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In the spotlight [21]: Author Interview – V.J. Patterson

VJ Patterson

It is a HUMONGOUS pleasure to host V.J. Patterson, author of super stellar masterpiece When the Crows Fly Low one of my very few 5-star reviews in my Book Hall of Fame.

If you haven’t read When the Crows Fly Low stop whatever you are doing and grab this book!

You can come back to read this interview later and then leave a comment for V.J. telling her what a FANTASTIC book she wrote!


Back already? you devoured When the Crows Fly Low, right? Isn’t it AWESOME?

Ok now another treat… meet the genius writer that made that masterpiece possible…

V.J. Thanks for the interview!

D: Twitter seems to be your favorite social media, at least as an author. If you had to create one tweet that define your work and you as an author what would it say?

V: Truth be told, I’m not a big social media fan. I’m trying, though and I feel so old, because so much of it, I don’t understand. I really don’t understand the hashtag thing! My kids have tried to explain it but it baffles me to this day. That said, one tweet and it’s a quote from When the Crows Fly Low compliments of Will Lawson…..“Blood from his knuckles, seeped into the varied cracks and spread making the mirror a kaleidoscope. His bloody image was now multiple images, twisted, muted versions of himself. There, he thought. That’s more like it.”
I think it sums up Will, my work, life in general, and me as a writer. Will was many different people inside one shell, a trait I think we all share at one time or another. Good and evil often battle inside us and for Will when he stares at himself in the mirror, that shattered, broken image was the “deep end” that no one wants to venture into. As a writer I often feel the same way. My head is out of control with thoughts and different characters. Whew, it’s overwhelming sometimes. It’s difficult to separate yourself from your characters because you are in them and they are in you. So that insanity that Will feels when he looks in the mirror, I can definitely relate to.

D: I think your work is OUTSTANDING. Please tell us about your journey to become an author. How did you learn to write, who mentored you, what inspired you?

V: Thank you for the wonderful compliment! Learning to write boils down to reading. Being an avid reader taught me how to write allowing me to learn from authors such as James Patterson, Sidney Sheldon (Master of the Game-Wow), Stephen King and various other greats out there. Without knowing it, these authors mentored me and guided me in learning this craft. And I’m still learning! What inspired me to write…Well that was my grandfather. He wasn’t a writer but he was an excellent storyteller and I was a good listener. What I can write, he could tell in a way that put you smack dab in the setting of his choice. One particular story he often told me was about his brother. Murder, intrigue, love, loss…the story had it all. I loved it so much it inspired my first novel. I published When the Crows Fly Low as fiction but so much of it is actually true, which makes it all the more heartbreaking. I dedicated the novel to the lovely person on which I based the story.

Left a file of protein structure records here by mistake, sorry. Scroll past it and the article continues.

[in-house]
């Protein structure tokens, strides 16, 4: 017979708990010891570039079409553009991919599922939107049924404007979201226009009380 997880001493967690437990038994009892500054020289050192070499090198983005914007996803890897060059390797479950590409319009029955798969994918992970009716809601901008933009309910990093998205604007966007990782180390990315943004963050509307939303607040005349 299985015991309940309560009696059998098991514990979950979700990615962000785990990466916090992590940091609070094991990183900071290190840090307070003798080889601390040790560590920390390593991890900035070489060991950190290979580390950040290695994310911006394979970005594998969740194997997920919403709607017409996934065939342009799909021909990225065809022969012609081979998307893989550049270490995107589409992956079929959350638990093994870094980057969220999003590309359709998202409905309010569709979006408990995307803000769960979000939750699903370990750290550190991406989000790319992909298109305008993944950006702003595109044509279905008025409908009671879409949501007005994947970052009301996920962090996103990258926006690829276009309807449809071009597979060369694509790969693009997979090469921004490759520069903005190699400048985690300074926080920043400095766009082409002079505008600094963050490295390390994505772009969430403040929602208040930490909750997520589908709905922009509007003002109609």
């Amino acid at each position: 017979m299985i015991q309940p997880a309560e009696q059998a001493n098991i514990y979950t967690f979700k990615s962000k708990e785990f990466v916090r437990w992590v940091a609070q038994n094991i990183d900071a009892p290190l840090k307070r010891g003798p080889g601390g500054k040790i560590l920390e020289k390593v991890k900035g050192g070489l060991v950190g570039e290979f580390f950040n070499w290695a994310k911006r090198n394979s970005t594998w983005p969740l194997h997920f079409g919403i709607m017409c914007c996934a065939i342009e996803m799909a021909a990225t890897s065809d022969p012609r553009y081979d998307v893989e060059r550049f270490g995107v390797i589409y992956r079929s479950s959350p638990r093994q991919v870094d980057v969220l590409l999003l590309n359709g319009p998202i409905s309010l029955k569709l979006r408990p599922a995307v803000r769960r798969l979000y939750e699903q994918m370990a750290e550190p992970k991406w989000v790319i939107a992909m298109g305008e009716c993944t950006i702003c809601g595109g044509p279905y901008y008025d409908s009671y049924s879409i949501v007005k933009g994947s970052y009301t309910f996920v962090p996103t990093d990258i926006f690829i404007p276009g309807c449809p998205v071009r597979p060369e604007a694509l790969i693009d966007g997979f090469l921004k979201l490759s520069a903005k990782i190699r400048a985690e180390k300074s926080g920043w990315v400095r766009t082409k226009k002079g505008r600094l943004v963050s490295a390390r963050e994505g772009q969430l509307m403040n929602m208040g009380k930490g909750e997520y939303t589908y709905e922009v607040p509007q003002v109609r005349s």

D: What aspect of writing a novel you consider more challenging? The writing? the voice? Character development? Editing? Or maybe those not related to writing like researching, publishing or promoting?

V: While I hate editing…it bores me to tears, I would say the promoting is toughest for me. I have never been the type of person to say, “Hey, look at what I’ve done!” I like to stay behind the scenes and allow people to discover my work. The bad part is, no one will discover your work unless you put yourself out there. So I have had to come out of my comfort zone for sure. I love talking to people, but I’m more interested in them than anything I’ve done.

D: I think my review speaks for itself: I’m POSITIVE that When the Crows Fly Low will become a classic. When people ask you directly, what do you say to them about When the Crows Fly Low?

V: When people ask me about it, I really try to convey how personal the story is to me. I told this story to honor my grandfather and to honor his brother. Something in me from a very young age connected to this story and I fell in love with it. It’s been part of my existence for so long, I really feel lost now that it’s finished. I still find myself thinking of Will and Sarah, saying “Oh, I need to add this line to that scene, only to remind myself…”I can’t, it’s published!”

It sounds weird because I created them, but my favorite part was getting to know Will and Sarah. I loved Sarah for her strength and kindness. She didn’t let her heartache destroy her and I admire that. Will was a trainwreck but lovable. In a way I felt like writing him brought me closer to this great uncle I’d only ever heard stories about. I remember when my grandfather would speak of him I would wish I could go back in time and say, choose happiness over all the bitterness and hate. My great uncle’s story fascinated me and I feel like in a way, through writing him, I got to meet him.

D: Can you share with us your experience to get When the Crows Fly Low published? The good, the bad and the ugly, please 🙂 ?

V: The publishing world it tough. As an author, handing over your manuscript to anyone whether it be a literary agent or a reviewer, is like handing them your new born baby and praying they think it’s pretty. That sounds dramatic but it’s totally true. I can’t really say I was ever treated poorly. I got rejected several times and finally I decided to self publish because I knew there was value in my story. I’m not interested in money or fame, I just want people to read it and get to know these great characters.